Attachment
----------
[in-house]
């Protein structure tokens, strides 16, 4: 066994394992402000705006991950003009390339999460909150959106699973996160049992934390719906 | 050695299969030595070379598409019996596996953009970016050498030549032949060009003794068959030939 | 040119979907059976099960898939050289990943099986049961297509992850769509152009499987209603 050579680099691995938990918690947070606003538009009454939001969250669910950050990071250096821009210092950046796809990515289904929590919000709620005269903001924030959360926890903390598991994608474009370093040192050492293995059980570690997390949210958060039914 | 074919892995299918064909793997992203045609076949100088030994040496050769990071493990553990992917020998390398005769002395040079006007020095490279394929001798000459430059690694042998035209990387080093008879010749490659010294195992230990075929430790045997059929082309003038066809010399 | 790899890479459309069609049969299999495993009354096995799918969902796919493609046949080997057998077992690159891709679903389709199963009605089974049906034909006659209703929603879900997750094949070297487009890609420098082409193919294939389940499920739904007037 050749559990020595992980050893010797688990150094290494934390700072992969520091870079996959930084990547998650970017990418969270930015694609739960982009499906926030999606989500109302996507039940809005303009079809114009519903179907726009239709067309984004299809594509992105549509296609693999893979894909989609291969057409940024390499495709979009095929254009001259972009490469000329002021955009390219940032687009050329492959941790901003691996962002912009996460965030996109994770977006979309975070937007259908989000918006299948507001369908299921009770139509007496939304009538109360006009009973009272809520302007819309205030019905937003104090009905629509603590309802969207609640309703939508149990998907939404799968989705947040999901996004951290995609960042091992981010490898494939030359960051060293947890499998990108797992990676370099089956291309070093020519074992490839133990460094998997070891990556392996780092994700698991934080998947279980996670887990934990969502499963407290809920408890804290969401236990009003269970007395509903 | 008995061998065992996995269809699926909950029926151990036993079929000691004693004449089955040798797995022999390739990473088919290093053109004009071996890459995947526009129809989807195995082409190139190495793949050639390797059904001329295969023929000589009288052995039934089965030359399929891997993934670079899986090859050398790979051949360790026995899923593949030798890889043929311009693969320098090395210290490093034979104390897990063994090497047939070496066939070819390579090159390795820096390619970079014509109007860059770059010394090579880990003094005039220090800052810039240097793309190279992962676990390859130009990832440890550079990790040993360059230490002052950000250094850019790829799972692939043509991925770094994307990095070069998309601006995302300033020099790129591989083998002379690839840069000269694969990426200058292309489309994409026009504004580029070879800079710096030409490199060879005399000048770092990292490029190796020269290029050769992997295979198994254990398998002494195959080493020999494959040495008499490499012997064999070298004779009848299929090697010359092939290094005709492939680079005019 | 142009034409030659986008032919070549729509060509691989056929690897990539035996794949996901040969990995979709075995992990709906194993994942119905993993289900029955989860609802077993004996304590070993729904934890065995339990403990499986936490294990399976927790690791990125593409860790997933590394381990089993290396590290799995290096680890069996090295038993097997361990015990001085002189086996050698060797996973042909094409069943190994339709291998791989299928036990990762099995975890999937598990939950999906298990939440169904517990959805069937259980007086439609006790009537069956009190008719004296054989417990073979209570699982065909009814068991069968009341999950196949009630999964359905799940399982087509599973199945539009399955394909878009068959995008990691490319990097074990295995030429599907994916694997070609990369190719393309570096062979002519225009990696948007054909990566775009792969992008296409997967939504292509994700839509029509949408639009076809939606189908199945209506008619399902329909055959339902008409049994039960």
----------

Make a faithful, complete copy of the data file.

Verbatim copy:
[in-house]
């Protein structure tokens, strides 16, 4: 066994394992402000705006991950003009390339999460909150959106699973996160049992934390719906 | 050695299969030595070379598409019996596996953009970016050498030549032949060009003794068959030939 | 040119979907059976099960898939050289990943099986049961297509992850769509152009499987209603 050579680099691995938990918690947070606003538009009454939001969250669910950050990071250096821009210092950046796809990515289904929590919000709620005269903001924030959360926890903390598991994608474009370093040192050492293995059980570690997390949210958060039914 | 074919892995299918064909793997992203045609076949100088030994040496050769990071493990553990992917020998390398005769002395040079006007020095490279394929001798000459430059690694042998035209990387080093008879010749490659010294195992230990075929430790045997059929082309003038066809010399 | 790899890479459309069609049969299999495993009354096995799918969902796919493609046949080997057998077992690159891709679903389709199963009605089974049906034909006659209703929603879900997750094949070297487009890609420098082409193919294939389940499920739904007037 050749559990020595992980050893010797688990150094290494934390700072992969520091870079996959930084990547998650970017990418969270930015694609739960982009499906926030999606989500109302996507039940809005303009079809114009519903179907726009239709067309984004299809594509992105549509296609693999893979894909989609291969057409940024390499495709979009095929254009001259972009490469000329002021955009390219940032687009050329492959941790901003691996962002912009996460965030996109994770977006979309975070937007259908989000918006299948507001369908299921009770139509007496939304009538109360006009009973009272809520302007819309205030019905937003104090009905629509603590309802969207609640309703939508149990998907939404799968989705947040999901996004951290995609960042091992981010490898494939030359960051060293947890499998990108797992990676370099089956291309070093020519074992490839133990460094998997070891990556392996780092994700698991934080998947279980996670887990934990969502499963407290809920408890804290969401236990009003269970007395509903 | 008995061998065992996995269809699926909950029926151990036993079929000691004693004449089955040798797995022999390739990473088919290093053109004009071996890459995947526009129809989807195995082409190139190495793949050639390797059904001329295969023929000589009288052995039934089965030359399929891997993934670079899986090859050398790979051949360790026995899923593949030798890889043929311009693969320098090395210290490093034979104390897990063994090497047939070496066939070819390579090159390795820096390619970079014509109007860059770059010394090579880990003094005039220090800052810039240097793309190279992962676990390859130009990832440890550079990790040993360059230490002052950000250094850019790829799972692939043509991925770094994307990095070069998309601006995302300033020099790129591989083998002379690839840069000269694969990426200058292309489309994409026009504004580029070879800079710096030409490199060879005399000048770092990292490029190796020269290029050769992997295979198994254990398998002494195959080493020999494959040495008499490499012997064999070298004779009848299929090697010359092939290094005709492939680079005019 | 142009034409030659986008032919070549729509060509691989056929690897990539035996794949996901040969990995979709075995992990709906194993994942119905993993289900029955989860609802077993004996304590070993729904934890065995339990403990499986936490294990399976927790690791990125593409860790997933590394381990089993290396590290799995290096680890069996090295038993097997361990015990001085002189086996050698060797996973042909094409069943190994339709291998791989299928036990990762099995975890999937598990939950999906298990939440169904517990959805069937259980007086439609006790009537069956009190008719004296054989417990073979209570699982065909009814068991069968009341999950196949009630999964359905799940399982087509599973199945539009399955394909878009068959995008990691490319990097074990295995030429599907994916694997070609990369190719393309570096062979002519225009990696948007054909990566775009792969992008296409997967939504292509994700839509029509949408639009076809939606189908199945209506008619399902329909055959339902008409049994039960």